Tag Archives: Aqua Alta

Pioggia, ombrelli e stivali di gomma

I don’t think there is a better city to be caught in a downpour or even a light drizzle for that matter. It can be pretty frustrating rushing to a lecture dodging tourists’ umbrellas for fear of losing an eye or two. However, Venice in the mist and rain is beautifully romantic. The whole city glistens. Between October and December Venice experiences some its wettest days. Wellies become a wardrobe staple, giving protection from the high waters and a little satisfaction as you can splash in the water, unrestricted by the elevated boards.

The rain was worth braving to visit the Santa Maria della Salute on 21 November. A temporary bridge is constructed every year, allowing church goers to cross the Grand Canal.

Wet Venetians make there way to the Santa Maria della Salute on 21 November to celebrate Festa della Salute.

We all agreed it was madness to sit in a gondola in the rain, but I guess if you’ve only got a day and you’re happy to get a little wet to experience this unique experience, then fair enough! Look closely and you can see that the raincoat clad gondelier is Giorgia Boscola, the first female of her profession.

Wading through the aqua alta; getting a little wet is very much part of Venetian life. Planks allow much of the high water to be avoided. However, wellies or stivali di gomma are always a wise fashion choice!

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Venetian Life

Venice has long been associated with the imposing Saint Mark’s Square and the bustling Rialto Bridge. Studying and living in Venice provides the opportunity to see another side of Venice. Venice is very much a living city, which  flourishes in its unusual environment. Canals remain vital to the Venetian life, not just acting as a tourist attraction. Food delivery, refuse collection, taxis, police, ambulances, hearses and buses all get about on the canals.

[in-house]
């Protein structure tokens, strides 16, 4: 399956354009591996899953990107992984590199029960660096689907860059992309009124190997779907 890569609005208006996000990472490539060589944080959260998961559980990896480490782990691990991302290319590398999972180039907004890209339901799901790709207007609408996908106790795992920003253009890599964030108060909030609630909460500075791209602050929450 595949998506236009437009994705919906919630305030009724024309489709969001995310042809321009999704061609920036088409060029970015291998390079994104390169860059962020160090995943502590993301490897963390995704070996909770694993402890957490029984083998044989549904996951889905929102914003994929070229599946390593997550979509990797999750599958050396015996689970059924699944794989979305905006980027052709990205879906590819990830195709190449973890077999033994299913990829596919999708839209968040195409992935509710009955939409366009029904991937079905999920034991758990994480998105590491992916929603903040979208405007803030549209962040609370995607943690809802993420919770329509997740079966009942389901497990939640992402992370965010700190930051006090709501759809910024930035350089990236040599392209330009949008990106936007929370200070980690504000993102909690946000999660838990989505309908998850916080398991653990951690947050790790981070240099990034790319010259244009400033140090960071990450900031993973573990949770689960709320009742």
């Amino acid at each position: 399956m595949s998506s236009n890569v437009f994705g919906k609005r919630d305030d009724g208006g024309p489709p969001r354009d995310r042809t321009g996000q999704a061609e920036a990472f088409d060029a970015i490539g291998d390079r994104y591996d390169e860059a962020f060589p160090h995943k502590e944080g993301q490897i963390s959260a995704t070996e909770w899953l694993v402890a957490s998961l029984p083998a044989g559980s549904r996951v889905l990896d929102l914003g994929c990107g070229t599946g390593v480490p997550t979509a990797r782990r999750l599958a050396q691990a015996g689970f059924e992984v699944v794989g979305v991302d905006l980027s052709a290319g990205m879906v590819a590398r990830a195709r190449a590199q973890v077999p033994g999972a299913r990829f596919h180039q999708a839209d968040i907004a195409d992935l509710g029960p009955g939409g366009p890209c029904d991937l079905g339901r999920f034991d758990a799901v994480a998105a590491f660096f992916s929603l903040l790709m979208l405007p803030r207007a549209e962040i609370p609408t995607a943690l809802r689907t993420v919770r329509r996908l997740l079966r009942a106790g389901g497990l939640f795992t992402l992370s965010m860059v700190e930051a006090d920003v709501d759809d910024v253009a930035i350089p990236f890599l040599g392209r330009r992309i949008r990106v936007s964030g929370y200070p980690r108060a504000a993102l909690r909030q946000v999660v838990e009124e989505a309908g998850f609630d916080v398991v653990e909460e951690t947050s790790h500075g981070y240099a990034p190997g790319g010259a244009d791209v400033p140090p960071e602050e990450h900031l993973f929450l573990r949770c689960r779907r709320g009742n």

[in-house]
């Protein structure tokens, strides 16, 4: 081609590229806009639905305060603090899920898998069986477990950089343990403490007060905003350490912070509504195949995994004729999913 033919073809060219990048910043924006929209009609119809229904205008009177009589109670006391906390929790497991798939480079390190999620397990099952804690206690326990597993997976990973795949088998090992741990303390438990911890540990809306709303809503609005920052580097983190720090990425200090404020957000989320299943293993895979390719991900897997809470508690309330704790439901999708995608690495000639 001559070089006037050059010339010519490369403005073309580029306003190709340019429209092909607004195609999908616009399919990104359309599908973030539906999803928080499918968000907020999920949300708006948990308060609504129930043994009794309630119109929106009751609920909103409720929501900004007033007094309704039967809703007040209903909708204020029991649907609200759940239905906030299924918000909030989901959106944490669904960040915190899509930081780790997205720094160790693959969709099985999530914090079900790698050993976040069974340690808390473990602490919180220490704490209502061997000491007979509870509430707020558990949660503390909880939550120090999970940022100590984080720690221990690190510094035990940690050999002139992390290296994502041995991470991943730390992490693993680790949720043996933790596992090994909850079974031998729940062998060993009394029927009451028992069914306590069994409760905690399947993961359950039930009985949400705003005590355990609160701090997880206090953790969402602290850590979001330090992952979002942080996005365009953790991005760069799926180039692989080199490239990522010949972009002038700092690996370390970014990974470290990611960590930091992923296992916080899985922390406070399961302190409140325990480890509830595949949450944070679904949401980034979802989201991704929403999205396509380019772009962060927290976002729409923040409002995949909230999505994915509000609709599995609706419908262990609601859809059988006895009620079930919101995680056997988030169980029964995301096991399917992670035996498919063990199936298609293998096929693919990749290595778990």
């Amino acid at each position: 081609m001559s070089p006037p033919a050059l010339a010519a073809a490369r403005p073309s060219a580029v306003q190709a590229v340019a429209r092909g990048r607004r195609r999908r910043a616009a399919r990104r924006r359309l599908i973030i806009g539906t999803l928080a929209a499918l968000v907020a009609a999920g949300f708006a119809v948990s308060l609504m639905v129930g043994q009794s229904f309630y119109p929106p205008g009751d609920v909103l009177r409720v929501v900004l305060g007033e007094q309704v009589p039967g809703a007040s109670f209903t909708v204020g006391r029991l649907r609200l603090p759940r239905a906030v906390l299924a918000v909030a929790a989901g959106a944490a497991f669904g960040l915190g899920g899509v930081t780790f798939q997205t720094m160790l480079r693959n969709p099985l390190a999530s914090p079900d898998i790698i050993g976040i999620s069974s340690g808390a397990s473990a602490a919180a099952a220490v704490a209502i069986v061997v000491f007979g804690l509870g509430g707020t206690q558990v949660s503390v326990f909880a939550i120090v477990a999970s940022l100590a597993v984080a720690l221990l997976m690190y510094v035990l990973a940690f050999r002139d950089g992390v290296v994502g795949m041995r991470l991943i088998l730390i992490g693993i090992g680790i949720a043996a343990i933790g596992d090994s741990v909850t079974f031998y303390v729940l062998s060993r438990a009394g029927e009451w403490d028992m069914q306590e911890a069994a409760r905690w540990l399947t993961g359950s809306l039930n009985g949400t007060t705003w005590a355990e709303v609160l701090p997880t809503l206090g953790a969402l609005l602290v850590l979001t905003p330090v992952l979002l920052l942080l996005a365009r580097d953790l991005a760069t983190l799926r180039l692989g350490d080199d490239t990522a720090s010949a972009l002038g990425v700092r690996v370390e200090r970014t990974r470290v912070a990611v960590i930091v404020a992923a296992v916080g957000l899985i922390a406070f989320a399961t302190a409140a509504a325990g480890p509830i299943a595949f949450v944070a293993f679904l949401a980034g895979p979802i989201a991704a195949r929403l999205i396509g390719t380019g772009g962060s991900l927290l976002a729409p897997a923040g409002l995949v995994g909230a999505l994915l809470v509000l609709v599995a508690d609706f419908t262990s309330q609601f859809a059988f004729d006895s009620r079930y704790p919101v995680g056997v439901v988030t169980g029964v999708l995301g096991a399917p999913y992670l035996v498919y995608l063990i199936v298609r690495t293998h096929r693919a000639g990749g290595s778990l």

The Canale di Cannaregio is one of the main canals of Venice, along which delivery boats make their way into the city.

Food shopping at the Rialto market, picking up fresh vegetables and an amazing array of fish is good fun. However, after lectures and a stint in a library, you will inevitably run out of time to hit a market everyday. Billa and the COOP are the two most common supermarkets in Venice and can be found all over the city. Not known for its supermarkets, they are often small and hidden away. It is worth working out where your nearest one is for a bit of convenience. Be warned, the cashiers can get upset if you don’t have exact change!

“Gondole! Gondole!” Is a call that often confronts tourists as they make their way around Venice. In reality, the boats that you will come across most in Venice are locals’ smaller boats and delivery boats, as well as vaporetti, transporting Venetians and tourists a like. 

Boats collecting rubbish do their job, rain or shine, high tide or low tide. Below is the rubbish collection boat going about its regular business during a particularly high tide. Bin collectors wear special aqua alta wellies.

Local Venetians sell wellies to unsuspecting tourists and commuters during an unusually high aqua alta, along the Strada Nova.
Little dogs are an intrinsic part of the Venetian way of life. With only a small number of parks and open space at a high premium, the picollo pooch is certainly the favourite amongst Venetians. During my studies, I did notice a Great Dane with his owner, every now and then. So I guess there are anomalies to this rule.
In true student style we hung our washing up inside the apartment. If you’re lucky though, you will have somewhere outside to hang your washing in true Venetian style.
Venice is most fun when you escape the main tourists trails. Step down a couple of little side streets and often you are by yourself. Venice is really quite a quiet city and it really is an amazing place to explore!

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